If you have just a minute, try a little experiment with me. Keep both eyes open, but cover one eye with the palm of your hand. Assuming you didn't cover your dominant eye, you can probably read the words on your computer monitor, but you can also see the shape of your open palm. It's as if your palm has become semi-transparent and you can read right through it.

Now, we're not finished, so if you've already taken your hand down, please put it back.

What I'd like you to do next is imagine that instead of looking at your monitor, you're looking at your television screen. And instead of seeing the shape of your palm over one eye, you're seeing a big dog head. Got that image? Great. The point of this experiment was to show you how I've been watching TV lately. It leaves something to be desired, doesn't it?

I don't know what the deal is, but both Butch and Kadi seem to have decided recently that lying on the sofa next to me isn't good enough. Instead, whichever one of them gets to the sofa first will sit upright, facing me and leaning in to hover directly in front of my face. I love them, but this kind of togetherness is driving me nuts!

Do you suppose my breath has the scent of liver or some other doggy delicacy? I haven't noticed any people backing away from me in an apparent sense of urgency, but I can't think of any other reason why the dogs need to have their heads so close to mine. Perhaps I should find a mouthwash that smells like something they find repugnant. Unfortunately, that's a really short list.

Nail clippers, maybe. Or bathwater.

Saturday, March 15, 2008

Signs of Spring

It's been months since the backyard was dry enough for me to venture out into it without staying on the stepping stones, but today I was able to take my camera for a short walk through the grass (or, more accurately, the dollarweed). The signs of Spring were thrilling.

The fig tree is covered with baby leaves, perfectly shaped but very tiny.

The tangelo tree survived a couple of freezes and now displays clusters of white buds. Each bud has the potential to be a blossom, and each blossom could produce a fruit. This will be the third summer for this tree, and I'm hoping the fruit will be sweeter this year.

I'm a little concerned about the gardenia bush. Some of the leaves don't look too healthy, and there's no sign of buds yet. Maybe it's too soon...or maybe this bright red bug (and others like him) are causing problems. Does anyone know what this creature is?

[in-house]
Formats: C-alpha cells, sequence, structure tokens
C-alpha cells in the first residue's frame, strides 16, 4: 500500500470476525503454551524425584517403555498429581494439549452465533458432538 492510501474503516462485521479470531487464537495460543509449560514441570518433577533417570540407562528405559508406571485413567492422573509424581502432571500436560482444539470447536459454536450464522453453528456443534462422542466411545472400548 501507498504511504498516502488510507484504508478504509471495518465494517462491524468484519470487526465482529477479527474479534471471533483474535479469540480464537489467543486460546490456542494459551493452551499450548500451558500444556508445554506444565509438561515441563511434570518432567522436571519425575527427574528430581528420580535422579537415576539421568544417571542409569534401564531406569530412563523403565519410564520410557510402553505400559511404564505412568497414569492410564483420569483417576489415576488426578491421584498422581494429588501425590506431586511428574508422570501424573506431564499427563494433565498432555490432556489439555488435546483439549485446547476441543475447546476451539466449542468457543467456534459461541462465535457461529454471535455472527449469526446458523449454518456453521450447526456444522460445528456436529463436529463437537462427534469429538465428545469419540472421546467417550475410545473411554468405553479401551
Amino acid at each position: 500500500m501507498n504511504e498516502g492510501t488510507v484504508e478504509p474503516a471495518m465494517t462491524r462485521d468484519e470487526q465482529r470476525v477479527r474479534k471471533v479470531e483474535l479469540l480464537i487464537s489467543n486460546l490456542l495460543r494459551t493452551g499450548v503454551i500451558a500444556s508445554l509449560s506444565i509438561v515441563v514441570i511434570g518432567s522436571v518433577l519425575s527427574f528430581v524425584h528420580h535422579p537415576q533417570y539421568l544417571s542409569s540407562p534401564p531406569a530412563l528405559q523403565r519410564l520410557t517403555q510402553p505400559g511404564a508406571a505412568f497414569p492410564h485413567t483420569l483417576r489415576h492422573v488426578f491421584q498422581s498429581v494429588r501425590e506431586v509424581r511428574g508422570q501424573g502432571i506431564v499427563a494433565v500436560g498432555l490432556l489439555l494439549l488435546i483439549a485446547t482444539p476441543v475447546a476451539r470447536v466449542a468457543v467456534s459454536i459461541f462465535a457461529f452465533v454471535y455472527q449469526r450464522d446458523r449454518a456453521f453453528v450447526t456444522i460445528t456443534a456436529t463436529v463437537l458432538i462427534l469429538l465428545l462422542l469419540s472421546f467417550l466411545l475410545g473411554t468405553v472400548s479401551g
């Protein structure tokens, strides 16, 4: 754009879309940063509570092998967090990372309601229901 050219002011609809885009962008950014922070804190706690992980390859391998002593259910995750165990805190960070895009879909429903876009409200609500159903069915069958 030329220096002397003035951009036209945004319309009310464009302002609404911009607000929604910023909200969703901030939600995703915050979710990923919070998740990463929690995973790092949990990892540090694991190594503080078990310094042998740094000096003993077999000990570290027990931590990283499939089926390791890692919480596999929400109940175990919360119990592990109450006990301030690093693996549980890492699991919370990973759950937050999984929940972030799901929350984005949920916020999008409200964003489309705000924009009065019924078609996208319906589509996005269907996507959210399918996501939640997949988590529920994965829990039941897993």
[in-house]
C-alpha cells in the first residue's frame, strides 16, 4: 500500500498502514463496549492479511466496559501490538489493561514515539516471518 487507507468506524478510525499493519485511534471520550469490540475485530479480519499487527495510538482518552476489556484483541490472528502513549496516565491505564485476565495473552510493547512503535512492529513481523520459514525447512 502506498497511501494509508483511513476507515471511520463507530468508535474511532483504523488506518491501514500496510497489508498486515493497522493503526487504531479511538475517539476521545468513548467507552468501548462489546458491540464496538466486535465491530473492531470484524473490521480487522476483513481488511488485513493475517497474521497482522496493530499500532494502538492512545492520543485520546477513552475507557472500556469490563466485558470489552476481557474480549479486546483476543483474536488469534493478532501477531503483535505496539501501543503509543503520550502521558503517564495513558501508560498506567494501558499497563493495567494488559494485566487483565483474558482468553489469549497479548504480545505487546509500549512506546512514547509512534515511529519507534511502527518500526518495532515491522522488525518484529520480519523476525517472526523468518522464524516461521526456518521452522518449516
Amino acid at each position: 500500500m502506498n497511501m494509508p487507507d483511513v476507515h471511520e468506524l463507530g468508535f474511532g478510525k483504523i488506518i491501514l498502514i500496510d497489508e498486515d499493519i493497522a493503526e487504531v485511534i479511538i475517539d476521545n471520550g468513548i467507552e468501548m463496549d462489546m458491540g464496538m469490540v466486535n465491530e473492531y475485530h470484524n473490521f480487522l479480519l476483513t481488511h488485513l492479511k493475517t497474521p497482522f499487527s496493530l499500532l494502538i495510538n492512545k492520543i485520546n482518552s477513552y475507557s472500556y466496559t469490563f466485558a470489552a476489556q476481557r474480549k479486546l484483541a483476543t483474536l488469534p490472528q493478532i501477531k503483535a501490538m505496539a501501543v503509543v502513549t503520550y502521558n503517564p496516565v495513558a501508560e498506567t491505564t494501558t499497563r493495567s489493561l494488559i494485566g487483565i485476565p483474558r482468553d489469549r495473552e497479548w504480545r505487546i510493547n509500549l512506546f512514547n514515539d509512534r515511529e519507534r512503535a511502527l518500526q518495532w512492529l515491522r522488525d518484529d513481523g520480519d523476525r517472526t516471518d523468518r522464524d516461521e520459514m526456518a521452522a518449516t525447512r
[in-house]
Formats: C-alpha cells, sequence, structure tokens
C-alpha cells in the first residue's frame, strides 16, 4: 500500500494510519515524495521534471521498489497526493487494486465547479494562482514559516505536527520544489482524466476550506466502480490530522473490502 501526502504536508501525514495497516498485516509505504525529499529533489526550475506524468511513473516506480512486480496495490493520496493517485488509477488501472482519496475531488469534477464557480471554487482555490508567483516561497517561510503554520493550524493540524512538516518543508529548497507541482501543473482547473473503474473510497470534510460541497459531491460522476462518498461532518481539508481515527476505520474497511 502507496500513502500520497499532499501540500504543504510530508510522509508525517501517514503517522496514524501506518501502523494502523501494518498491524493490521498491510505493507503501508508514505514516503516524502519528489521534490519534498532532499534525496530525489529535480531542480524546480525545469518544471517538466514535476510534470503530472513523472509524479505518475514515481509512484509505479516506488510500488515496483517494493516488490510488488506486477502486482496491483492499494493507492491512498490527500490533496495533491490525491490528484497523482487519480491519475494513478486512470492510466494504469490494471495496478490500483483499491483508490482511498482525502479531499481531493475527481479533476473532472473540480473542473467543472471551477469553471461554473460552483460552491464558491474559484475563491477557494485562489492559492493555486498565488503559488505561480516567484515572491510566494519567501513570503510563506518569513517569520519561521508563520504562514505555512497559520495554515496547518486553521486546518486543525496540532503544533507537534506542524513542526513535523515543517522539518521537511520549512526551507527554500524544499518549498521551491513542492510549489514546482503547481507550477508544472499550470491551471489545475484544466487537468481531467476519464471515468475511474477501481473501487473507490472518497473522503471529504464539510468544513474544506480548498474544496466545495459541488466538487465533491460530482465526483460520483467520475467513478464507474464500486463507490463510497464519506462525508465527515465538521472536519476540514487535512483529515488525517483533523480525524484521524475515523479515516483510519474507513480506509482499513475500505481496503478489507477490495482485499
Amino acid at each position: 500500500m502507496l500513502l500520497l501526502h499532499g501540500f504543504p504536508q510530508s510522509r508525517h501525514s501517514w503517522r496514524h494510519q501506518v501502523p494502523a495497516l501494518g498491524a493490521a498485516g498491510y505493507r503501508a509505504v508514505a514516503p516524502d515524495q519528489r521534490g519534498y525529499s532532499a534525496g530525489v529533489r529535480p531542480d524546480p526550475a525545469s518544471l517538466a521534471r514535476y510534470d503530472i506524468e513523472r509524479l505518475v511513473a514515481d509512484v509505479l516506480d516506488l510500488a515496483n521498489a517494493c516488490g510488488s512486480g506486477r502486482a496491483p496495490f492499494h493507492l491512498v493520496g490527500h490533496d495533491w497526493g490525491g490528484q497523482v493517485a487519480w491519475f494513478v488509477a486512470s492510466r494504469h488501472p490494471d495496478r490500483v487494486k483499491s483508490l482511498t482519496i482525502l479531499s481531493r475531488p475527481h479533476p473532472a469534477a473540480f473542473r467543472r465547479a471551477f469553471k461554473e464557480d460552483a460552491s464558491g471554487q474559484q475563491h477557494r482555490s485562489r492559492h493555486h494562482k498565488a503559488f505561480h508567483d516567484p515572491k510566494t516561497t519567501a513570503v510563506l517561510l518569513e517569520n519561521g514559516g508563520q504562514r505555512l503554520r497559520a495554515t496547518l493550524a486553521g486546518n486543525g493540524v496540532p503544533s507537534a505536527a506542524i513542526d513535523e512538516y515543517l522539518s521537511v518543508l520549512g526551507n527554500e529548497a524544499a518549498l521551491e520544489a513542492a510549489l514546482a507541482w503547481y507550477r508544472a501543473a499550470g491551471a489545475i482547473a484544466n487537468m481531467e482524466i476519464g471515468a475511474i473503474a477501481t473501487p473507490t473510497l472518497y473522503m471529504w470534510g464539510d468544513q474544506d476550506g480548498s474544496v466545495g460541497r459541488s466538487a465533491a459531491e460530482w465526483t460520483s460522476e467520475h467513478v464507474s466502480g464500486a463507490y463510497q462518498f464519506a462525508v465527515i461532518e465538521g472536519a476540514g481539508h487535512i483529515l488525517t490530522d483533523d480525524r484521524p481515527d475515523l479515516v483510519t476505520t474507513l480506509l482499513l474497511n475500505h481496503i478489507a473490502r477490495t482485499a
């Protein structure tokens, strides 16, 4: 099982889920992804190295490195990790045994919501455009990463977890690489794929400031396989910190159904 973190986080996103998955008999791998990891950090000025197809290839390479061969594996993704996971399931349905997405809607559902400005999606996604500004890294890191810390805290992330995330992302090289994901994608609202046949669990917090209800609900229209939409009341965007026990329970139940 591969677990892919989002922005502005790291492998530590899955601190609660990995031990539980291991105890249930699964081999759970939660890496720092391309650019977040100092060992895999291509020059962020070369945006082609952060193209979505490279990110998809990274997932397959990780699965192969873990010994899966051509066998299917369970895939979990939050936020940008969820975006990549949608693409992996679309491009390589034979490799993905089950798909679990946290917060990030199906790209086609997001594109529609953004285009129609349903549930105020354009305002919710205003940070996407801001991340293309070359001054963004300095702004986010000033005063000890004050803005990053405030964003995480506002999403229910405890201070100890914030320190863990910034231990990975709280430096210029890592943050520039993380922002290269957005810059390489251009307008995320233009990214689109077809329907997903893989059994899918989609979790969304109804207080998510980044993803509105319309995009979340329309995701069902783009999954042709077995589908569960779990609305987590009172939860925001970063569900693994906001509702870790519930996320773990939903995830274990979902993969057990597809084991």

The crawfish (not the edible kind) have been busy building their muddy towers all Winter long, and there are quite a few of them in the backyard. The most ingenious of the lot belongs to the builder of this structure. At least one of the walls in his living room is wood-paneled.

Yesterday I saw the surest sign of all that Spring has arrived: my daughter and son-in-law mowing the lawn for the first time of the season. Thanks, Kelli and Troy. Next time, will you stand still long enough for a photo?

Wednesday, March 12, 2008

While I'm complaining... the last few days I've been having problems with Blogger comments. Specifically, once I've clicked on comments, I can't get away from the comments window without closing the blog window.

I used to be able to read comments, add one if I chose to, and then use the back arrow to go back to the blog I was reading. From there, one click of the back arrow would take me back to my own blog so I could click on the link to the next thing I wanted to read.

Recently, though, I've been getting stuck in the comments screen. The back arrow brings up the little security question window again. If I click on any part of that, it takes me right back to comments. I end up toggling back and forth between the comments and the security window until I get frustrated and click the "x" to close the blog window.

I haven't changed any settings, so I'm wondering if Blogger has tweaked something recently that might be causing this? Does anyone know?

Stop it! Go away!

No, wait, I don't mean you.

I love getting comments on my blog. Sometimes people e-mail me instead of commenting, and I really enjoy that, too. What I don't like is blog-related SPAM.

Within days of starting the new book-review blog, I started getting multiple unsolicited e-mails every day, always from a different name and always with a book reference in the subject line. They all contain book reviews, and they're all typed in the same font and format, so I knew they were coming from the same place. By right-clicking on the e-mails and selecting "properties," I learned that all of them are coming from one e-mail address, despite the different names in the "from" column.